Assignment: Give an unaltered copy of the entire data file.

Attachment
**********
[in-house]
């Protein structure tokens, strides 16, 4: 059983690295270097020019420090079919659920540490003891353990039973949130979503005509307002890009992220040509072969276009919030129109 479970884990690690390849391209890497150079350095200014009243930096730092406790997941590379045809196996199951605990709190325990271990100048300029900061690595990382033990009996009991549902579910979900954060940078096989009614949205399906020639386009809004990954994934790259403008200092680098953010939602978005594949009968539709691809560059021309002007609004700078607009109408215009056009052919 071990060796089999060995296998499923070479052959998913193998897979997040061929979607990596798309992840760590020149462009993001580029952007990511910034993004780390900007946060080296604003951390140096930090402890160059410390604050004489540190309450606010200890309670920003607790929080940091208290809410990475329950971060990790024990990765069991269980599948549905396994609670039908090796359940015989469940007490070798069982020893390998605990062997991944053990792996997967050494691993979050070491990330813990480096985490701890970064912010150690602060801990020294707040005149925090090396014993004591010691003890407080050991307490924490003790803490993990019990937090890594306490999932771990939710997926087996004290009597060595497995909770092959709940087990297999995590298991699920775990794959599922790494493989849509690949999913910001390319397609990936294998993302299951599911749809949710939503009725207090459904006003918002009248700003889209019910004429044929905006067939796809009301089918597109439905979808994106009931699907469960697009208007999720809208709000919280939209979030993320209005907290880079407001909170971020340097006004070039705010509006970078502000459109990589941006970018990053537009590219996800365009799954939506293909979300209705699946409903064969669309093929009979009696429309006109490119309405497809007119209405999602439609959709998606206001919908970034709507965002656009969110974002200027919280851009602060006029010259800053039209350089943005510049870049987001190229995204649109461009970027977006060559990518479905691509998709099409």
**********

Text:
[in-house]
């Protein structure tokens, strides 16, 4: 059983690295270097020019420090079919659920540490003891353990039973949130979503005509307002890009992220040509072969276009919030129109 479970884990690690390849391209890497150079350095200014009243930096730092406790997941590379045809196996199951605990709190325990271990100048300029900061690595990382033990009996009991549902579910979900954060940078096989009614949205399906020639386009809004990954994934790259403008200092680098953010939602978005594949009968539709691809560059021309002007609004700078607009109408215009056009052919 071990060796089999060995296998499923070479052959998913193998897979997040061929979607990596798309992840760590020149462009993001580029952007990511910034993004780390900007946060080296604003951390140096930090402890160059410390604050004489540190309450606010200890309670920003607790929080940091208290809410990475329950971060990790024990990765069991269980599948549905396994609670039908090796359940015989469940007490070798069982020893390998605990062997991944053990792996997967050494691993979050070491990330813990480096985490701890970064912010150690602060801990020294707040005149925090090396014993004591010691003890407080050991307490924490003790803490993990019990937090890594306490999932771990939710997926087996004290009597060595497995909770092959709940087990297999995590298991699920775990794959599922790494493989849509690949999913910001390319397609990936294998993302299951599911749809949710939503009725207090459904006003918002009248700003889209019910004429044929905006067939796809009301089918597109439905979808994106009931699907469960697009208007999720809208709000919280939209979030993320209005907290880079407001909170971020340097006004070039705010509006970078502000459109990589941006970018990053537009590219996800365009799954939506293909979300209705699946409903064969669309093929009979009696429309006109490119309405497809007119209405999602439609959709998606206001919908970034709507965002656009969110974002200027919280851009602060006029010259800053039209350089943005510049870049987001190229995204649109461009970027977006060559990518479905691509998709099409």